Your Toddler Is a Tattletale: What Do You Do Now?

toddlers fighting

There you are, at the playground or on a play date, happily minding your own business when your toddler runs up to you with the following report: "Jimmy hit me." Toddler tattletales are a double-edged sword. Of course you want to know if your child is in trouble, but if he's dragging you into the middle of every fight every five minutes, that's not only annoying for you, but bad for your child, too, since he never learns to solve his own problems.

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So how do you encourage toddlers to speak up when they really need your help without going overboard and reporting every single petty spat? Here are some rules to keep in mind:

  1. Never scold a toddler for tattling. If your toddler is coming to you for the umpteen time that hour, it can of course be tempting to blow him off. But don't do it, since they may not feel comfortable coming to a parent in a real emergency -- with those, you'll want to be involved.
  2. Keep in mind your toddler may not want you to intervene. First, don't jump to conclusions. "Sometimes toddlers may not be trying to tattle, but are actually just seeking your attention," points out Scott Carroll, MD, Professor of Child and Adolescent Psychiatry at the University of New Mexico School of Medicine. "You may just be really busy, and tattling is the only thing that gets you to focus on them." So to start, put down your iPhone and try mirroring what your toddler has said: "I see you've come to tell me that Max hit you." Sometimes, just making a toddler feel heard can be enough for him to return to his playmate on his own.
  3. Distinguish between big and small problems. Of course, if your toddler is truly being bullied, bit, or bludgeoned you'll want to step in. But if it's more subtle than that -- i.e., a tiff over sharing a toy -- you're better off steering clear. "I often say that we don't want to be involved in the 'he-said/she-said,'" explains Bette Alkazian, a parent and family coach at Balanced Parenting. As such, teach your kids to tell you when they feel in danger in any way, but when it's something non-safety related, try sending your child back to deal with this issue himself. The more he can problem-solve on his own, the better he'll be at negotiating all kinds of conflicts -- and the lower maintenance those play dates will be.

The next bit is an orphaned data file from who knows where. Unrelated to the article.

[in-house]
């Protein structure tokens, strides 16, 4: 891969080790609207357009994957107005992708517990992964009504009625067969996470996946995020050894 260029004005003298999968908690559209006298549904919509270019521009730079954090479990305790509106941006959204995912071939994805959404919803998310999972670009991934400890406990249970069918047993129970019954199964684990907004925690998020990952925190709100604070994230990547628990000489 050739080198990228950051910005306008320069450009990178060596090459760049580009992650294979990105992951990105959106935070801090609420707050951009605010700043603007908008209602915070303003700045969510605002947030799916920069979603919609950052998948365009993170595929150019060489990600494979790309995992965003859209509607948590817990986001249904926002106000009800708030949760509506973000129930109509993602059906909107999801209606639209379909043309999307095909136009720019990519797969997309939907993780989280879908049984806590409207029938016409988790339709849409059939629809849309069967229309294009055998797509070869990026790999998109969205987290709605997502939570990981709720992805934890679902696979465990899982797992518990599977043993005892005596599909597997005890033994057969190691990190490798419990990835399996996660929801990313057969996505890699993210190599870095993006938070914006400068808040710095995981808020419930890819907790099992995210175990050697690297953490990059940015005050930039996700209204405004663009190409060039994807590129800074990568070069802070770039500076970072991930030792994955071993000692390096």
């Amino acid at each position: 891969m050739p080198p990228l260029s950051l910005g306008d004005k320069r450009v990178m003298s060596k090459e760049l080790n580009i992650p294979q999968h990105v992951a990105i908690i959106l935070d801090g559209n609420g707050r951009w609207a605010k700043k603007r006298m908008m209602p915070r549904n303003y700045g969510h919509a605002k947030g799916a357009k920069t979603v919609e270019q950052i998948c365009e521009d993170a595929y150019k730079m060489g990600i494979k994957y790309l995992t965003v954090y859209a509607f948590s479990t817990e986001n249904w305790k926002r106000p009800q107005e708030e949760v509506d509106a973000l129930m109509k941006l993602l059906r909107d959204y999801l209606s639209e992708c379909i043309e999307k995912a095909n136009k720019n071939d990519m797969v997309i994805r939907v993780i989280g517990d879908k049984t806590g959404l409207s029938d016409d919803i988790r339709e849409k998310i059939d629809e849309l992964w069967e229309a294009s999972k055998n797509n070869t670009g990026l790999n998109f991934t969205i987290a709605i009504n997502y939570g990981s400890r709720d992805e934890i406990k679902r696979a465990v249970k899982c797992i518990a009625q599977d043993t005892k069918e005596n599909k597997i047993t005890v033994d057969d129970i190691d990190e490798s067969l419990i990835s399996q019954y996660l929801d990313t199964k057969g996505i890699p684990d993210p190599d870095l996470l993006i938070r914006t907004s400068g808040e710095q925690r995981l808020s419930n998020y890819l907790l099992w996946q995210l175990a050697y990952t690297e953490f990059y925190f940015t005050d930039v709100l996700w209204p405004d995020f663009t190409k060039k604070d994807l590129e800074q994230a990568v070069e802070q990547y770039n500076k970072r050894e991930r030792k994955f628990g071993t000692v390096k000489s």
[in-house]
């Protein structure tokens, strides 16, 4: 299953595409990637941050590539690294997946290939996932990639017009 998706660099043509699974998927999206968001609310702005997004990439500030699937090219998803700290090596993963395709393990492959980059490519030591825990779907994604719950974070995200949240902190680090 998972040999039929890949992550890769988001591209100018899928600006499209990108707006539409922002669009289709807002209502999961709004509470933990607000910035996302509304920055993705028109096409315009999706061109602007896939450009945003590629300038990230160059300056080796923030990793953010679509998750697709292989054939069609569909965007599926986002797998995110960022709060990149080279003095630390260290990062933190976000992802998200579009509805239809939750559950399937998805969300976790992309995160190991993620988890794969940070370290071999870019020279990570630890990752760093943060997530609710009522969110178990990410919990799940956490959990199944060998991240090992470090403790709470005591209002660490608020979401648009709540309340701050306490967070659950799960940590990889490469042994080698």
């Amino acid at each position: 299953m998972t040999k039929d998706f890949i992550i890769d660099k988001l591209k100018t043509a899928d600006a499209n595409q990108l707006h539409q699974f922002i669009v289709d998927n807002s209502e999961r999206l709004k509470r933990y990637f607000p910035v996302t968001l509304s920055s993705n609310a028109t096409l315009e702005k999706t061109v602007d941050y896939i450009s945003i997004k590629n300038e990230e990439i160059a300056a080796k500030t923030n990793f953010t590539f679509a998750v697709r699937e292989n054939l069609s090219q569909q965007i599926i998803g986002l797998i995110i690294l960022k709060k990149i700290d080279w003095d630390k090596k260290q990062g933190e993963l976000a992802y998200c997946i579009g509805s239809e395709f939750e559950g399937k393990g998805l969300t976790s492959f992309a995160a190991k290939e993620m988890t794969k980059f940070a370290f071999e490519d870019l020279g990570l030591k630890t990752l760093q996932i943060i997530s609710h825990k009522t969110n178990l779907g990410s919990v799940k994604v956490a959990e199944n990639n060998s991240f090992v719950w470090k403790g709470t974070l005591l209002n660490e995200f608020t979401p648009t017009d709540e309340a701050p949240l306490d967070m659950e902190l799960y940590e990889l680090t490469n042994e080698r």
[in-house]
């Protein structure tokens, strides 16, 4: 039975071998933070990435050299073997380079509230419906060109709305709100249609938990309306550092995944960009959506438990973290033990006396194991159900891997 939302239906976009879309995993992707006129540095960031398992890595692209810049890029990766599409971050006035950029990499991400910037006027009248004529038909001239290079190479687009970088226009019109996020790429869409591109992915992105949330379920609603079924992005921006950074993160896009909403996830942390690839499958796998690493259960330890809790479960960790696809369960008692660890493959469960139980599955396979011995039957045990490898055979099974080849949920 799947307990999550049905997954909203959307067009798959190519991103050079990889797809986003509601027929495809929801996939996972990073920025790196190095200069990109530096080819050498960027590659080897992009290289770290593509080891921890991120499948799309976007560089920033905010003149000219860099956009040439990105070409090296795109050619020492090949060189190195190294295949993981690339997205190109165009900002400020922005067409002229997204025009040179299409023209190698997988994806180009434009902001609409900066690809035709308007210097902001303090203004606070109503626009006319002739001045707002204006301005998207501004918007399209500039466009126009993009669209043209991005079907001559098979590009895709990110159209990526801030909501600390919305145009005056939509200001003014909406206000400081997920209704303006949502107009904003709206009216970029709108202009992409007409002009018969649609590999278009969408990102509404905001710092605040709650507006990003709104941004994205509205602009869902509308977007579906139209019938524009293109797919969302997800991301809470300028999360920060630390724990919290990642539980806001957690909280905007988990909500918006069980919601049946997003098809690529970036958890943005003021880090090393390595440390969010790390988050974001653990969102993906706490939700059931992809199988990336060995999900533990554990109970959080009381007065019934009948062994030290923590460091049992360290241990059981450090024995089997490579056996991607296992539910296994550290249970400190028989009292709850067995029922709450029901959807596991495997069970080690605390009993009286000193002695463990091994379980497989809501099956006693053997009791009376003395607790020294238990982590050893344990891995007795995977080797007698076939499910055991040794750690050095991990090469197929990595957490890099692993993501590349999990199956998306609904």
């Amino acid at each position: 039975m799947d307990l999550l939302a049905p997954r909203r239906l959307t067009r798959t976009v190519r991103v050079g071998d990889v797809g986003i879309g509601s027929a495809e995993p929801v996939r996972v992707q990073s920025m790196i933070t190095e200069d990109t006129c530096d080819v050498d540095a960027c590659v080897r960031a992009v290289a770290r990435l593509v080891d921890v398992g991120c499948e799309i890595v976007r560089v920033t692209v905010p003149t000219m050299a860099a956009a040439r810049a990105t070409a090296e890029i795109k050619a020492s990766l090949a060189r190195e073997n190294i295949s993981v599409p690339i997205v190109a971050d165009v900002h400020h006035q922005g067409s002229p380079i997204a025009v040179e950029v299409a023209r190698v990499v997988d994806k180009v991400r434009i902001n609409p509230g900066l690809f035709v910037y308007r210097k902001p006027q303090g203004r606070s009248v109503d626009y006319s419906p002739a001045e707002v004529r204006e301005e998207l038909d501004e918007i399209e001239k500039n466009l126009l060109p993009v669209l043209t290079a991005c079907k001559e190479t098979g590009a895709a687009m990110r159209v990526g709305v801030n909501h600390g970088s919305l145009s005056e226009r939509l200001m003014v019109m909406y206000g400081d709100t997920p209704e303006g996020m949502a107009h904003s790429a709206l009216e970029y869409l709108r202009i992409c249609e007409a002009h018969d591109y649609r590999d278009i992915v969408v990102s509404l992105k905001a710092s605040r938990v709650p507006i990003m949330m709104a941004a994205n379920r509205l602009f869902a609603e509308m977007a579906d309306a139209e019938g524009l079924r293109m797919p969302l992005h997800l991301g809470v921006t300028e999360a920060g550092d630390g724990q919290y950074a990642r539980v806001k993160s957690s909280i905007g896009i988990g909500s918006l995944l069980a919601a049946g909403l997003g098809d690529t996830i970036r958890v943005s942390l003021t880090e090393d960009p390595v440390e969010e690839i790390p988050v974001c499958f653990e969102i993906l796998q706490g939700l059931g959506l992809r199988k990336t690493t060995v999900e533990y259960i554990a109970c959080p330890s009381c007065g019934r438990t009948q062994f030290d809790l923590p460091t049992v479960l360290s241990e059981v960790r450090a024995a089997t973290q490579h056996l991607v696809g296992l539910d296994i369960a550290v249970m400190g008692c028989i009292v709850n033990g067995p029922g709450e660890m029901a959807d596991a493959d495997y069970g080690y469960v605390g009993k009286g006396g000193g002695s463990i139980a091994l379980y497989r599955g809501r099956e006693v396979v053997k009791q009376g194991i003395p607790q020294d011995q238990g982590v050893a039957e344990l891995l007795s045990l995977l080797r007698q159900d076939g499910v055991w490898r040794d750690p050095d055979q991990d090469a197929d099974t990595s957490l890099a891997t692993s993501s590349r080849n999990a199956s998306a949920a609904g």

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  4. Coach him on what to say. Don't just send your toddler back to the fray on his own to flounder; give him the verbal tools to unlock social harmony. For instance: if your child walks up and says "Jimmy hit me," ask, "How do you think we should do to solve the problem?" From there, give him some helpful suggestions like "Go tell him you don't like being hit" or "go suggest that you two play something else."
  5. Teach your toddler to disengage. If your child tries to resolve the issue but his playmate isn't going along with it, there is one very simple yet powerful thing you can encourage your toddler to do: walk away. Tell your toddler it's fine for him to play with someone else, or by himself.
  6. Consider your toddler's age. Keep in mind that older kids can negotiate on their own better than younger ones, so don't expect master manipulators too soon. "When they are little, we need to give them the words we wish they would say for themselves," says Alkazian. That may mean stepping into the middle of the two kids and saying to the other child, "Tara is sad you're not sharing the doll. So let's take turns; you can play with the doll for a few more minutes, then please hand it to your friend." (And make sure to enforce that transaction if the toddler refuses.) But once they're older  -- around age 3 or 4 -- "Our job is simply to teach our values about kindness and respect, and give them the space to figure it out for themselves," says Alkazian.

How do you handle toddler tattling?

 

Image via Cresta Johnson/shutterstock

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